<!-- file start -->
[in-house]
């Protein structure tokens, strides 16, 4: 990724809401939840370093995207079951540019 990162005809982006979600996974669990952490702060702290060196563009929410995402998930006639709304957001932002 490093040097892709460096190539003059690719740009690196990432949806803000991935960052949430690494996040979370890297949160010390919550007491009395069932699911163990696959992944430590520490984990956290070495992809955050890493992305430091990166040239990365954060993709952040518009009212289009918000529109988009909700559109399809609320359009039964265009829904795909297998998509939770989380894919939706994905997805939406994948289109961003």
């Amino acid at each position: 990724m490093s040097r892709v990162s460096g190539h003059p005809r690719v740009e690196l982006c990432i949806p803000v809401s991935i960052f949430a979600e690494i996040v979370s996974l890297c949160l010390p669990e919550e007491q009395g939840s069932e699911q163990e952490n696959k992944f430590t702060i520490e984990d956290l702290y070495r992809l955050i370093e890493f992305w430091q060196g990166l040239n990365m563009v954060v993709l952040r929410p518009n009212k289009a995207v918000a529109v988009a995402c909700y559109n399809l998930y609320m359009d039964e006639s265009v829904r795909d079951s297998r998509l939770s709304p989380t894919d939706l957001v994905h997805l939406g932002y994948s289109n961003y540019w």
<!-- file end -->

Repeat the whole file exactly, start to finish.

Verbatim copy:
[in-house]
């Protein structure tokens, strides 16, 4: 990724809401939840370093995207079951540019 990162005809982006979600996974669990952490702060702290060196563009929410995402998930006639709304957001932002 490093040097892709460096190539003059690719740009690196990432949806803000991935960052949430690494996040979370890297949160010390919550007491009395069932699911163990696959992944430590520490984990956290070495992809955050890493992305430091990166040239990365954060993709952040518009009212289009918000529109988009909700559109399809609320359009039964265009829904795909297998998509939770989380894919939706994905997805939406994948289109961003």
């Amino acid at each position: 990724m490093s040097r892709v990162s460096g190539h003059p005809r690719v740009e690196l982006c990432i949806p803000v809401s991935i960052f949430a979600e690494i996040v979370s996974l890297c949160l010390p669990e919550e007491q009395g939840s069932e699911q163990e952490n696959k992944f430590t702060i520490e984990d956290l702290y070495r992809l955050i370093e890493f992305w430091q060196g990166l040239n990365m563009v954060v993709l952040r929410p518009n009212k289009a995207v918000a529109v988009a995402c909700y559109n399809l998930y609320m359009d039964e006639s265009v829904r795909d079951s297998r998509l939770s709304p989380t894919d939706l957001v994905h997805l939406g932002y994948s289109n961003y540019w």